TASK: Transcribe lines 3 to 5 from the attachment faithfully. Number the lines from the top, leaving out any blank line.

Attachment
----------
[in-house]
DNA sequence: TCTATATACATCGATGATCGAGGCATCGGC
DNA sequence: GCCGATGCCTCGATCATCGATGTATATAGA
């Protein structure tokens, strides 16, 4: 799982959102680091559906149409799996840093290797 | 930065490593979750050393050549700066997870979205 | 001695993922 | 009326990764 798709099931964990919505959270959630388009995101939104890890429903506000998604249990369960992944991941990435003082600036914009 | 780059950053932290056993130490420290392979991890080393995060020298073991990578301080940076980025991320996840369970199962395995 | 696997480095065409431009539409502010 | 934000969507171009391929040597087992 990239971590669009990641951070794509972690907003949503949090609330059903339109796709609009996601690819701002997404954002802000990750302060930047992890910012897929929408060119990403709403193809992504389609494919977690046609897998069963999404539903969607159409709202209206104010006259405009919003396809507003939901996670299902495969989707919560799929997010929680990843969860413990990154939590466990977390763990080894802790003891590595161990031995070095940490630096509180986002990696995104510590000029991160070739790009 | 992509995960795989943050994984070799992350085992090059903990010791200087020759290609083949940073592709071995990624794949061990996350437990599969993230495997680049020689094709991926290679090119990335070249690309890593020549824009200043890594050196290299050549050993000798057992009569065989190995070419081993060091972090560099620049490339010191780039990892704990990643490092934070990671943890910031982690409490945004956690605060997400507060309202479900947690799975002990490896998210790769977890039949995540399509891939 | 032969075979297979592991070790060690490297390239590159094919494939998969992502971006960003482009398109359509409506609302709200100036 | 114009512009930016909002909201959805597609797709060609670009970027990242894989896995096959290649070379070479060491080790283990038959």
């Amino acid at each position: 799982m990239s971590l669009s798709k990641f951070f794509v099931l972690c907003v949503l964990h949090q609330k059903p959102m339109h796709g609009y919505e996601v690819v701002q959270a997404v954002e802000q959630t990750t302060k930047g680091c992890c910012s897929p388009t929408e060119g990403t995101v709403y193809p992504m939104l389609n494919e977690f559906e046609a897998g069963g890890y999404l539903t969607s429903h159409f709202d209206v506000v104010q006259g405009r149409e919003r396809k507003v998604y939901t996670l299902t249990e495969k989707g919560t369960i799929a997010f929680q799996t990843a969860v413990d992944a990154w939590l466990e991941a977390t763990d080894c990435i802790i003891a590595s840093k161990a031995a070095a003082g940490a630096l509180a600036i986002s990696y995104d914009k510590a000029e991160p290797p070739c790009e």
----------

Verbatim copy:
DNA sequence: GCCGATGCCTCGATCATCGATGTATATAGA
């Protein structure tokens, strides 16, 4: 799982959102680091559906149409799996840093290797 | 930065490593979750050393050549700066997870979205 | 001695993922 | 009326990764 798709099931964990919505959270959630388009995101939104890890429903506000998604249990369960992944991941990435003082600036914009 | 780059950053932290056993130490420290392979991890080393995060020298073991990578301080940076980025991320996840369970199962395995 | 696997480095065409431009539409502010 | 934000969507171009391929040597087992 990239971590669009990641951070794509972690907003949503949090609330059903339109796709609009996601690819701002997404954002802000990750302060930047992890910012897929929408060119990403709403193809992504389609494919977690046609897998069963999404539903969607159409709202209206104010006259405009919003396809507003939901996670299902495969989707919560799929997010929680990843969860413990990154939590466990977390763990080894802790003891590595161990031995070095940490630096509180986002990696995104510590000029991160070739790009 | 992509995960795989943050994984070799992350085992090059903990010791200087020759290609083949940073592709071995990624794949061990996350437990599969993230495997680049020689094709991926290679090119990335070249690309890593020549824009200043890594050196290299050549050993000798057992009569065989190995070419081993060091972090560099620049490339010191780039990892704990990643490092934070990671943890910031982690409490945004956690605060997400507060309202479900947690799975002990490896998210790769977890039949995540399509891939 | 032969075979297979592991070790060690490297390239590159094919494939998969992502971006960003482009398109359509409506609302709200100036 | 114009512009930016909002909201959805597609797709060609670009970027990242894989896995096959290649070379070479060491080790283990038959």
């Amino acid at each position: 799982m990239s971590l669009s798709k990641f951070f794509v099931l972690c907003v949503l964990h949090q609330k059903p959102m339109h796709g609009y919505e996601v690819v701002q959270a997404v954002e802000q959630t990750t302060k930047g680091c992890c910012s897929p388009t929408e060119g990403t995101v709403y193809p992504m939104l389609n494919e977690f559906e046609a897998g069963g890890y999404l539903t969607s429903h159409f709202d209206v506000v104010q006259g405009r149409e919003r396809k507003v998604y939901t996670l299902t249990e495969k989707g919560t369960i799929a997010f929680q799996t990843a969860v413990d992944a990154w939590l466990e991941a977390t763990d080894c990435i802790i003891a590595s840093k161990a031995a070095a003082g940490a630096l509180a600036i986002s990696y995104d914009k510590a000029e991160p290797p070739c790009e």